Research on a pre-Buddhist antecedent for Weituo shows that he is associated with, and in all probability, derived from the Indian war god Skanda – the leader and commander of the mighty celestial armies. In the Indian Vedic tradition, Skanda is also known by his alternate names Kartikeya, KumaraMurugan, Subramanya, and many more others.

Traditional Indian depiction of Murugan, a deity associated with Skanda/Weituo
(Image: Original source unknown)

The Lord Murugan Statue at the Batu Caves in Selangor, Malaysia
(Image: Wikimedia Commons)

In some other sources, Weituo is also connected with Vajrapani (金剛手菩薩 Jingang Shou Pusa; Vajra Scepter Holding Bodhisattva), a deity that is further associated with many other different identities in various Buddhist and Hindu traditions.

Homage to Dharmapala Weituo Bodhisattva! May you always protect and defend the precious Buddhadharma.

Text © 2016 Harry Leong

Saturday, March 12, 2016

The Twenty-four Solar Terms

Diagram showing the points along the earth’s orbital path that mark the 24 Solar Terms
(Image: Original source unknown)

The Twenty-four Solar Terms (二十四節氣 Ershisi Jieqi), also translated as the Twenty-four Seasonal Division Points or the Twenty-four Fortnightly Periods, is an important element of the traditional Chinese calendar.

The traditional Chinese calendar is a lunisolar calendar (陰陽合歷 Yinyang He Li). In other words, it combines elements of both the lunar and solar calendars.

The Chinese solar calendar is based on the division of the entire year separated into 24 periods, with each period correlating to an important astronomical phenomenon, natural phenomenon, seasonal change, or climatic related change. These periods are the Twenty-four Solar Terms. Each one occupies 15 degrees of the ecliptic (the apparent path that the sun travels through in the sky from the perspective of the earth). Because China was traditionally an agrarian society, this type of calendar was very important and practical for agriculture and farming.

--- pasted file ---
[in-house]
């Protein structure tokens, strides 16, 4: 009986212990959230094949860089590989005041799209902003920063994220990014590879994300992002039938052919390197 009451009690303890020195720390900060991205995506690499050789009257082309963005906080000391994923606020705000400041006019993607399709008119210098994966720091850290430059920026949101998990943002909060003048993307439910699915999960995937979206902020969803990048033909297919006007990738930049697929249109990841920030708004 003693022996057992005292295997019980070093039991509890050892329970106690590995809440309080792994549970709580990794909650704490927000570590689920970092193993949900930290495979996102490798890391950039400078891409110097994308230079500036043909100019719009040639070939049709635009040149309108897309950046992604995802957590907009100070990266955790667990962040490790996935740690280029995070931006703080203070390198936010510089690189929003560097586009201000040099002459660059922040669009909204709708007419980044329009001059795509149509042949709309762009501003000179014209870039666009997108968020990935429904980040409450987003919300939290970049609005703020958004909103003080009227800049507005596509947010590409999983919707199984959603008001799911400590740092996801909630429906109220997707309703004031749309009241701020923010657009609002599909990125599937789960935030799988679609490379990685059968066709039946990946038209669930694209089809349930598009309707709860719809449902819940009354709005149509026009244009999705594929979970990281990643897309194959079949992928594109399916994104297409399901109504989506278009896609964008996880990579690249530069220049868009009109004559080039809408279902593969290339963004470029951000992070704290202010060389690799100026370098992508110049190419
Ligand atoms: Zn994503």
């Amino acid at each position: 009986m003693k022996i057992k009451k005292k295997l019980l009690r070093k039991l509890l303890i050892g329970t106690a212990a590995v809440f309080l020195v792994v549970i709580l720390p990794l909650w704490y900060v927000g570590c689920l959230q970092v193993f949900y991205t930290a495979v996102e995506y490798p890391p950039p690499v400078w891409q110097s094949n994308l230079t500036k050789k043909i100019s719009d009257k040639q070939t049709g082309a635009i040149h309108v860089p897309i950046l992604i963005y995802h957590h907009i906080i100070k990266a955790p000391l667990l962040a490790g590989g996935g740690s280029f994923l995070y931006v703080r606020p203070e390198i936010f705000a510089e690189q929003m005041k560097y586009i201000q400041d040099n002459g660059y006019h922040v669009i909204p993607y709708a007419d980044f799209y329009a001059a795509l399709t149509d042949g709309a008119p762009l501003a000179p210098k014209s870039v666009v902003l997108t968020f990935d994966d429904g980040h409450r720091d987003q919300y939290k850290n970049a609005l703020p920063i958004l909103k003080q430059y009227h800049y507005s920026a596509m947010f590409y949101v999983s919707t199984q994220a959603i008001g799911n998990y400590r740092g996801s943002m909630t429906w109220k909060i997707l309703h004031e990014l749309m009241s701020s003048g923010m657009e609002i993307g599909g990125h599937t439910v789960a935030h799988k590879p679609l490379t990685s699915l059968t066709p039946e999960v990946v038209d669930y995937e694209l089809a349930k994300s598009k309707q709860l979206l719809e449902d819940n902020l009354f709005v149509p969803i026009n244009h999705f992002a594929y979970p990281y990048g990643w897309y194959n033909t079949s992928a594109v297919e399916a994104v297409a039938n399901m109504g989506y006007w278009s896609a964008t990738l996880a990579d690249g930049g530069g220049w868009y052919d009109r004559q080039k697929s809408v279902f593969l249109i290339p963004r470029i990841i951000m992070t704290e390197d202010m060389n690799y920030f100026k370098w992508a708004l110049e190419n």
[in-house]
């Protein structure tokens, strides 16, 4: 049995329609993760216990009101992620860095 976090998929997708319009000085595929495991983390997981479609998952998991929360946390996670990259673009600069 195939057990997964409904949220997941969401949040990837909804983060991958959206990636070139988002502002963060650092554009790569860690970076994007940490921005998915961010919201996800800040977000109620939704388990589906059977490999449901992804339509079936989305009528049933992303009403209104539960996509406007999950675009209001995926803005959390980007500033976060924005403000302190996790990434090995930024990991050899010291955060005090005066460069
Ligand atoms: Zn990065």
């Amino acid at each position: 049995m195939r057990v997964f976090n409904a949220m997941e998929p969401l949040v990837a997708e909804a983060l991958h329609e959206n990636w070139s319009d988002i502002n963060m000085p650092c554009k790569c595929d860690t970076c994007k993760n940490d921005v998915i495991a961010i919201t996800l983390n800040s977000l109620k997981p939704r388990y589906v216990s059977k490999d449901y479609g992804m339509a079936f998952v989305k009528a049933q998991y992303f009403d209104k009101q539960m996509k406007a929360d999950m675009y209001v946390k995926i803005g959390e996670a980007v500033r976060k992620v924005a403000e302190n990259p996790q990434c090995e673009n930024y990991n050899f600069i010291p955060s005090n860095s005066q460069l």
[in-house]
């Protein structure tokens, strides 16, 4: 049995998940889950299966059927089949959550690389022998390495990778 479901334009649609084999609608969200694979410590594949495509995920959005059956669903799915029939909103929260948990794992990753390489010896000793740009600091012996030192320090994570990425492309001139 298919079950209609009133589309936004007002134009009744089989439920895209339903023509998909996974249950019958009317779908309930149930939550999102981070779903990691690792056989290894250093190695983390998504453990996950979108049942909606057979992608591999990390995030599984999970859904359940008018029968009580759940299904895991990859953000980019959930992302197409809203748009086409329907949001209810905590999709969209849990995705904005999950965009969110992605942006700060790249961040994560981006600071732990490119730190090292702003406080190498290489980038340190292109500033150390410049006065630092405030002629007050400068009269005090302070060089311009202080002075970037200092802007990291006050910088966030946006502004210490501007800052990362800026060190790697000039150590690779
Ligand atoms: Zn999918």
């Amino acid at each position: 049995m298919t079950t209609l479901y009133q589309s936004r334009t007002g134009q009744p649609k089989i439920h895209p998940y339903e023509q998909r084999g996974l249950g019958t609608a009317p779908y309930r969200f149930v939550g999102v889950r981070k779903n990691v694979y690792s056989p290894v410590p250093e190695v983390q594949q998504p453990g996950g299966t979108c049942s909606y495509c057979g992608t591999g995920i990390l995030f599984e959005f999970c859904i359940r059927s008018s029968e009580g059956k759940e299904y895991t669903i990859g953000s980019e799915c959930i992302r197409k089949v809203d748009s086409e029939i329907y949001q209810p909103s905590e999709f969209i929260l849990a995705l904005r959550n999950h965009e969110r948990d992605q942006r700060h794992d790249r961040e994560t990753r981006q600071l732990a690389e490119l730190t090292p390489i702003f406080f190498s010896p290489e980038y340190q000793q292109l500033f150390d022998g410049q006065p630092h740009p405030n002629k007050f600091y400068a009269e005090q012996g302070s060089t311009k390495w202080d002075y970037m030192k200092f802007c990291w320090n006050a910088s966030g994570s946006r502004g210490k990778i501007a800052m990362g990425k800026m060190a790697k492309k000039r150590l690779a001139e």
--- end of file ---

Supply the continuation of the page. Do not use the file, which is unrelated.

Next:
Here are the names of the 24 Solar Terms in the Chinese calendar:

1. Li Chun (立春 Start of spring)
2. Yu Shui (雨水 Rain water)
3. Jing Zhe (驚蟄 Awakening of hibernating insects)
4. Chun Fen (春分 Spring equinox)
5. Qing Ming (清明 Clear and bright)
6. Gu Yu (穀雨 Grain rain)
7. Li Xia (立夏 Start of summer)
8. Xiao Man (小滿 Lesser full grains)
9. Mang Zhong (芒種 Grain in ear/beard)
10. Xia Zhi (夏至 Summer solstice)
11. Xiao Shu (小暑 Small heat)
12. Da Shu (大暑 Great heat)
13. Li Qiu (立秋 Start of autumn)
14. Chu Shu (處暑 End of heat)
15. Bai Lu (白露 White dew)
16. Qiu Fen (秋分 Autumn equinox)
17. Han Lu (寒露 Cold dew)
18. Shuang Jiang (霜降 Frost descends)
19. Li Dong (立冬 Start of winter)
20. Xiao Xue (小雪 Small snow)
21. Da Xue (大雪 Great snow)
22. Dong Zhi (冬至 Winter solstice)
23. Xiao Han (小寒 Small cold)
24. Da Han (大寒 Great cold)

From the above list, the following solar terms are related to astronomical phenomena: Spring equinox, Summer solstice, Autumn equinox, and Winter solstice.

The following are related to natural phenomena: Awakening of hibernating insects, Clear and bright, Lesser full grains, and Grain in ear/beard.

The following are related to seasonal changes: Start of spring, Start of summer, Start of autumn, and Start of winter.

The following are related to climactic changes that include temperature and precipitation level changes: Rain water, Grain rain, Small heat, Great heat, End of heat, White dew, Cold dew, Frost descends, Small snow, Great snow, Small cold, and Great cold.